A March 2018 report has made it clear that the Social Security Administration’s current workload is untenable if the agency hopes to ease the backlog of Social Security Disability Insurance claimants it is facing. This report from the U.S. Government Accountability Office was released shortly after a January report from GAO found wide-ranging inconsistencies in hearings results and criticized the amount of time claimants are waiting before SSD benefits hearings are held. In its latest findings, GAO identified the challenges that SSA is currently facing and that must be faced to deliver the levels of service SSD benefits claimants require.
The Baby Boom generation, and its 80 million members, are the reason for much of the claimant workload that SSA is facing. Baby Boomers are reaching their 50s and 60s, the ages most associated with disability claims. This, in turn, has resulted in a steady increase in SSDI claims in recent years, which has strained SSA’s ability to deliver the services that it is required to, particularly under current budgetary conditions, which do not allow for sufficient additional staffing to meet the demands of the workload.
Baby Boomers are causing additional headaches for SSA as they reach retirement age: More than 20,000 seasoned SSA employees are expected to retire prior to the end of fiscal year 2022. This will deplete institutional knowledge and leadership within the agency, which could place further stress on its ability to manage its workloads unless something is done to prepare.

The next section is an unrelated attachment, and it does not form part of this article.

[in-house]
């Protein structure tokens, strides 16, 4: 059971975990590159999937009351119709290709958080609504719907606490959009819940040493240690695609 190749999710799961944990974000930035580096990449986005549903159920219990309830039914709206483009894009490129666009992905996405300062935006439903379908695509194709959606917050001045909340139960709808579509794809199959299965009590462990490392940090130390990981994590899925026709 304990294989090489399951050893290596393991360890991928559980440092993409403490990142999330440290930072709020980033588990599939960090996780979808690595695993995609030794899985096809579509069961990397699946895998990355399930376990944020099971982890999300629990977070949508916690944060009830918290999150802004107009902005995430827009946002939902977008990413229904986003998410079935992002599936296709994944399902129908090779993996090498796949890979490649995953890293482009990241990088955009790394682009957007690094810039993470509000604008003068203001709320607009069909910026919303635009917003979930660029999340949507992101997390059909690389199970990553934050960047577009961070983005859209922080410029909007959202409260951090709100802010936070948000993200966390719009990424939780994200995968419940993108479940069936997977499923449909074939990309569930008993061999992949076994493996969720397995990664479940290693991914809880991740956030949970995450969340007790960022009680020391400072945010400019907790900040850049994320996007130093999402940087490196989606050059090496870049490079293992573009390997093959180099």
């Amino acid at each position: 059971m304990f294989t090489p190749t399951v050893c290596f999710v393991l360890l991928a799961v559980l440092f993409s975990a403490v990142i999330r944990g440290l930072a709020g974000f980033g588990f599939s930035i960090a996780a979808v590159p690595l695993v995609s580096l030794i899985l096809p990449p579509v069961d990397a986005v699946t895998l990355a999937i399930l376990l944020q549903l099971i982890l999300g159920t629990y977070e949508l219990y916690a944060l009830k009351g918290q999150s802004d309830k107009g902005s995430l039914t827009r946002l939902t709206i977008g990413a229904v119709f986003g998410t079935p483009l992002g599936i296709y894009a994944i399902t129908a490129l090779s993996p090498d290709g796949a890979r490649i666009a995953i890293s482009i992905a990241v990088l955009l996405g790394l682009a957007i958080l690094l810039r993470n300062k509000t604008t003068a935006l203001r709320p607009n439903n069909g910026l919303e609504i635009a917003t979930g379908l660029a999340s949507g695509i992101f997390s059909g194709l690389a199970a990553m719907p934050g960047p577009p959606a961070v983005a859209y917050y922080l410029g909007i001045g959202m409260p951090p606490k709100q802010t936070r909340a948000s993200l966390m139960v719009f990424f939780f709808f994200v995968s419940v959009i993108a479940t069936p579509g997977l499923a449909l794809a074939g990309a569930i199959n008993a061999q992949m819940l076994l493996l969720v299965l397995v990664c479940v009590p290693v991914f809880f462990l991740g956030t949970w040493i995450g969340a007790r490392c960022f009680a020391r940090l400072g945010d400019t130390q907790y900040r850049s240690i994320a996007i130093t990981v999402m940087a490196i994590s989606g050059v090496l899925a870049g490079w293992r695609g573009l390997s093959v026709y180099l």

According to GAO, increased adoption of reliable technology is one way that the SSA could meet the challenges it faces. However, the agency has already demonstrated a lack of follow-through when it comes to technology. Some of the applications and processes that are available online have proven to be challenging for claimants, but SSA has done little to compile or address the types of problems that claimants have encountered on its sites. Reports by GAO indicate that the only thing sure to help SSD claimants who are scheduled for a hearing is to proceed with a representative, such as an attorney. And although represented claimants are three times more likely to prevail, GAO could find no empirical reason as to why this should be, either.
Source: U.S. Government Accountability Office, “Social Security Administration: Continuing Leadership Focus Needed to Modernize How SSA Does Business,” March 7, 2018